A Noida-based NGO has moved the Delhi High Court challenging the constitutional and legislative validity of the Information Technology (Intermediary Guidelines and Digital Media Ethics Code) Amendment Rules, 2023 that seek to regulate online gaming.
A division bench of Chief Justice Satish Chandra Sharma and Justice Sanjeev Narula today listed the matter for hearing on July 13 and sought assistance of Additional Solicitor General Chetan Sharma in the matter.
The plea has been moved by Social Organization for Creating Humanity through Advocate Sakshi Tikmany. The NGO is represented by Advocate Akshat Gupta.
It is the case of the NGO that the Impugned Rules are “beyond the legislative competence” of the Union Government inasmuch as Entry 34 of List II of the Seventh Schedule of the Constitution of India gives exclusive powers to State Governments to legislate on the issue of “gambling and betting.”
The plea submits that the Union Government’s enactment of Rules has led to “regulatory confusion and dual set of laws relating to online gaming”, adding that presently there is no clarity on whether Central or State laws should be followed with respect to online gaming.
“The Impugned Rules traverse beyond the rule-making powers granted to it by the parent legislation, i.e., the IT Act and wrongly classifies online gaming platforms as ‘intermediaries’, going beyond the definition and scope of the parent legislation. Section 79(2)(c)r/w Section 89(2)(z) of the IT Act allows the central government to prescribe guidelines for due diligence requirements of intermediaries which do not initiate the transmission, select the receiver of the transmission or select or modify the information contained in the transmission,” the plea reads.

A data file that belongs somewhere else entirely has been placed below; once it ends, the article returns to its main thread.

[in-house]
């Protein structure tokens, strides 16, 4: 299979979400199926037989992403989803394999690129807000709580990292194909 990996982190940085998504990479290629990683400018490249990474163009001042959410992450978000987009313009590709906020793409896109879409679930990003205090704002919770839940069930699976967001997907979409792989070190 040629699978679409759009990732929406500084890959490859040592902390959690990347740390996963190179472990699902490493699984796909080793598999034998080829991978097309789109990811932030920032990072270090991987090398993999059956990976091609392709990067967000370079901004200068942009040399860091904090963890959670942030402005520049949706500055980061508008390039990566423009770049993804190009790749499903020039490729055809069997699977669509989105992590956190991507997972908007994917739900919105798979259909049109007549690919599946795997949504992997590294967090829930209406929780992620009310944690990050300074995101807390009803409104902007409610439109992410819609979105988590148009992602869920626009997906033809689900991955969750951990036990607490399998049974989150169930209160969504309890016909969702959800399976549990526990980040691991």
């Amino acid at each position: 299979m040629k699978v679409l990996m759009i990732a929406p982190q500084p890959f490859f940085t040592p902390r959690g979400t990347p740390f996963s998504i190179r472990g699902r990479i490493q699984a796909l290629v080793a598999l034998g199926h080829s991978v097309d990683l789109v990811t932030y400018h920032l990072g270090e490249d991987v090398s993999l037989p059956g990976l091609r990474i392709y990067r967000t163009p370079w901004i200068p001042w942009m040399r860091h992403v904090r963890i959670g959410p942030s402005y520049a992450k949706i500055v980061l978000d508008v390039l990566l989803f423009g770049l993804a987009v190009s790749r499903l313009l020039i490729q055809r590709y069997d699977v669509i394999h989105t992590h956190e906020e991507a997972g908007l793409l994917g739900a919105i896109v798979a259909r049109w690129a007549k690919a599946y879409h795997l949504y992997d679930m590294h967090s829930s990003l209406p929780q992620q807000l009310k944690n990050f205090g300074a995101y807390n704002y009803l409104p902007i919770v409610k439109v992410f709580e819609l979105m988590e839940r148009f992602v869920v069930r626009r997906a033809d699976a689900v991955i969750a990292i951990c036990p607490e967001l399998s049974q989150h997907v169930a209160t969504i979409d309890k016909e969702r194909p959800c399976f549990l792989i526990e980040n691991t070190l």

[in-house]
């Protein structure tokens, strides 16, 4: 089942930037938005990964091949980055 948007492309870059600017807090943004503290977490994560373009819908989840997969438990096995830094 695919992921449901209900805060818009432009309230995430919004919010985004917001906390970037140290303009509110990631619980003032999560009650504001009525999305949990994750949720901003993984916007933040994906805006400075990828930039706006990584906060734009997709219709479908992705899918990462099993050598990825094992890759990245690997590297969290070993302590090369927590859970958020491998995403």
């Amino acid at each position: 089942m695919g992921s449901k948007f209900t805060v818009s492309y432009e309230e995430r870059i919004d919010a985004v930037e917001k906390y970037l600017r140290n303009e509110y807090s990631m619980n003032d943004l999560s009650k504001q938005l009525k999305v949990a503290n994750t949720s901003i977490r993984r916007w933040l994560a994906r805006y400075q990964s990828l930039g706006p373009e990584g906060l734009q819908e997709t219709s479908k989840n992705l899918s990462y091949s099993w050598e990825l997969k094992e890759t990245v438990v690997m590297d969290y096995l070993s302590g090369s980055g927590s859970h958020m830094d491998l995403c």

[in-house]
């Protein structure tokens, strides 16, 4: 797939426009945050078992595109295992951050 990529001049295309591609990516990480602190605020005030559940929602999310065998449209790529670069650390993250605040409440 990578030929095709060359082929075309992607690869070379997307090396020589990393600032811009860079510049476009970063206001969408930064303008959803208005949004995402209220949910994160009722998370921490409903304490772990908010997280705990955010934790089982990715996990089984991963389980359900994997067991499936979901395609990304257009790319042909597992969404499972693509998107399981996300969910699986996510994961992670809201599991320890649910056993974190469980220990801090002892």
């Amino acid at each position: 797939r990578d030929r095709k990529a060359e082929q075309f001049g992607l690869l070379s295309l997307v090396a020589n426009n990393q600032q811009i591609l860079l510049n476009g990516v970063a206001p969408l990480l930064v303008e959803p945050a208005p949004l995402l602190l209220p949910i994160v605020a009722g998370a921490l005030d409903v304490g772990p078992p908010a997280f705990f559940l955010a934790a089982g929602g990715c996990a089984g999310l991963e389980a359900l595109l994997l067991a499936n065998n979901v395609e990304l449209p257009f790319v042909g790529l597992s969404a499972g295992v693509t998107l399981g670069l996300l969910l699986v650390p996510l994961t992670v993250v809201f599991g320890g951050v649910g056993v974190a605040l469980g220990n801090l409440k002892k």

Stating that the Information Technology Act nowhere defines the term ‘online gaming’, the plea adds that neither have online gaming platforms being classified as intermediaries nor has regulation of online gaming contemplated in any manner in the statute.
“Online gaming websites which the impugned rules seek to regulate as ‘intermediaries’, actively decide the content, i.e., games which are to be hosted or made accessible through their platforms. The online gaming platforms are actively engaged in deciding the content, stakes, kind of games and the kind of users that will compete against one another. Therefore, online gaming companies are publishers of content and cannot be treated as intermediaries under the IT Act,” the plea states.
Title: Social Organization for Creating Humanity (SOCH) v. Union of India